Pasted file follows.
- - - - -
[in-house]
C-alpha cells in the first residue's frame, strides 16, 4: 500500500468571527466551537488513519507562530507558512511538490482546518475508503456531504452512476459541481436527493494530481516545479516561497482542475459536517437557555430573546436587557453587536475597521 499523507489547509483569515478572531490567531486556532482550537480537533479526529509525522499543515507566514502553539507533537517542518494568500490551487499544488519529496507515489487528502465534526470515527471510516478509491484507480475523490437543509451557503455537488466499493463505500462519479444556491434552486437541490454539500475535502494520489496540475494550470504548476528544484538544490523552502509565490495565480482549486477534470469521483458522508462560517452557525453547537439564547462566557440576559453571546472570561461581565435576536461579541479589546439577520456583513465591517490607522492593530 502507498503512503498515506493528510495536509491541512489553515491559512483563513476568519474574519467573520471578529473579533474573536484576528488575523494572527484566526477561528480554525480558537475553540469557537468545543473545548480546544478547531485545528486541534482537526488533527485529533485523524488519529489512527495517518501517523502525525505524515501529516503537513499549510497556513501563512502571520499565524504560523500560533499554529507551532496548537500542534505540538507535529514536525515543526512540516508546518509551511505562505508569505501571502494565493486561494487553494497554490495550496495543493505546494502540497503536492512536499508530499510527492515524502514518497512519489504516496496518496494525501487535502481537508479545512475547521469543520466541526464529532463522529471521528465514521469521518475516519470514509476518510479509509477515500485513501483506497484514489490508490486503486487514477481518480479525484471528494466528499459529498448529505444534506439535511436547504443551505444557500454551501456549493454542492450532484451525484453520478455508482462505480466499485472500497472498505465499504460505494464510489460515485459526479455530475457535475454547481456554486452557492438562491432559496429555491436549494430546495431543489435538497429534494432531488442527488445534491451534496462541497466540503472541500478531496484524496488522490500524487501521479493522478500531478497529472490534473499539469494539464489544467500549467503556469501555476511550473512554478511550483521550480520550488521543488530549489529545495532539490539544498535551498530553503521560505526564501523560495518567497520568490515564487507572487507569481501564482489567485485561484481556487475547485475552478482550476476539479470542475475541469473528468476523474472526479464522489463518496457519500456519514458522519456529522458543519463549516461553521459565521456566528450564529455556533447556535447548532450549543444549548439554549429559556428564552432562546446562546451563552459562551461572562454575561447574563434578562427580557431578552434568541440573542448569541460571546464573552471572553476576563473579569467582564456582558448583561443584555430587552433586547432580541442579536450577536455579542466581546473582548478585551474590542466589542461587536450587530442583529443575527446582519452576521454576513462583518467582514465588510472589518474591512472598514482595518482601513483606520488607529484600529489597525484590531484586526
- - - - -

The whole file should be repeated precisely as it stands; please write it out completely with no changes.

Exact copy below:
[in-house]
C-alpha cells in the first residue's frame, strides 16, 4: 500500500468571527466551537488513519507562530507558512511538490482546518475508503456531504452512476459541481436527493494530481516545479516561497482542475459536517437557555430573546436587557453587536475597521 499523507489547509483569515478572531490567531486556532482550537480537533479526529509525522499543515507566514502553539507533537517542518494568500490551487499544488519529496507515489487528502465534526470515527471510516478509491484507480475523490437543509451557503455537488466499493463505500462519479444556491434552486437541490454539500475535502494520489496540475494550470504548476528544484538544490523552502509565490495565480482549486477534470469521483458522508462560517452557525453547537439564547462566557440576559453571546472570561461581565435576536461579541479589546439577520456583513465591517490607522492593530 502507498503512503498515506493528510495536509491541512489553515491559512483563513476568519474574519467573520471578529473579533474573536484576528488575523494572527484566526477561528480554525480558537475553540469557537468545543473545548480546544478547531485545528486541534482537526488533527485529533485523524488519529489512527495517518501517523502525525505524515501529516503537513499549510497556513501563512502571520499565524504560523500560533499554529507551532496548537500542534505540538507535529514536525515543526512540516508546518509551511505562505508569505501571502494565493486561494487553494497554490495550496495543493505546494502540497503536492512536499508530499510527492515524502514518497512519489504516496496518496494525501487535502481537508479545512475547521469543520466541526464529532463522529471521528465514521469521518475516519470514509476518510479509509477515500485513501483506497484514489490508490486503486487514477481518480479525484471528494466528499459529498448529505444534506439535511436547504443551505444557500454551501456549493454542492450532484451525484453520478455508482462505480466499485472500497472498505465499504460505494464510489460515485459526479455530475457535475454547481456554486452557492438562491432559496429555491436549494430546495431543489435538497429534494432531488442527488445534491451534496462541497466540503472541500478531496484524496488522490500524487501521479493522478500531478497529472490534473499539469494539464489544467500549467503556469501555476511550473512554478511550483521550480520550488521543488530549489529545495532539490539544498535551498530553503521560505526564501523560495518567497520568490515564487507572487507569481501564482489567485485561484481556487475547485475552478482550476476539479470542475475541469473528468476523474472526479464522489463518496457519500456519514458522519456529522458543519463549516461553521459565521456566528450564529455556533447556535447548532450549543444549548439554549429559556428564552432562546446562546451563552459562551461572562454575561447574563434578562427580557431578552434568541440573542448569541460571546464573552471572553476576563473579569467582564456582558448583561443584555430587552433586547432580541442579536450577536455579542466581546473582548478585551474590542466589542461587536450587530442583529443575527446582519452576521454576513462583518467582514465588510472589518474591512472598514482595518482601513483606520488607529484600529489597525484590531484586526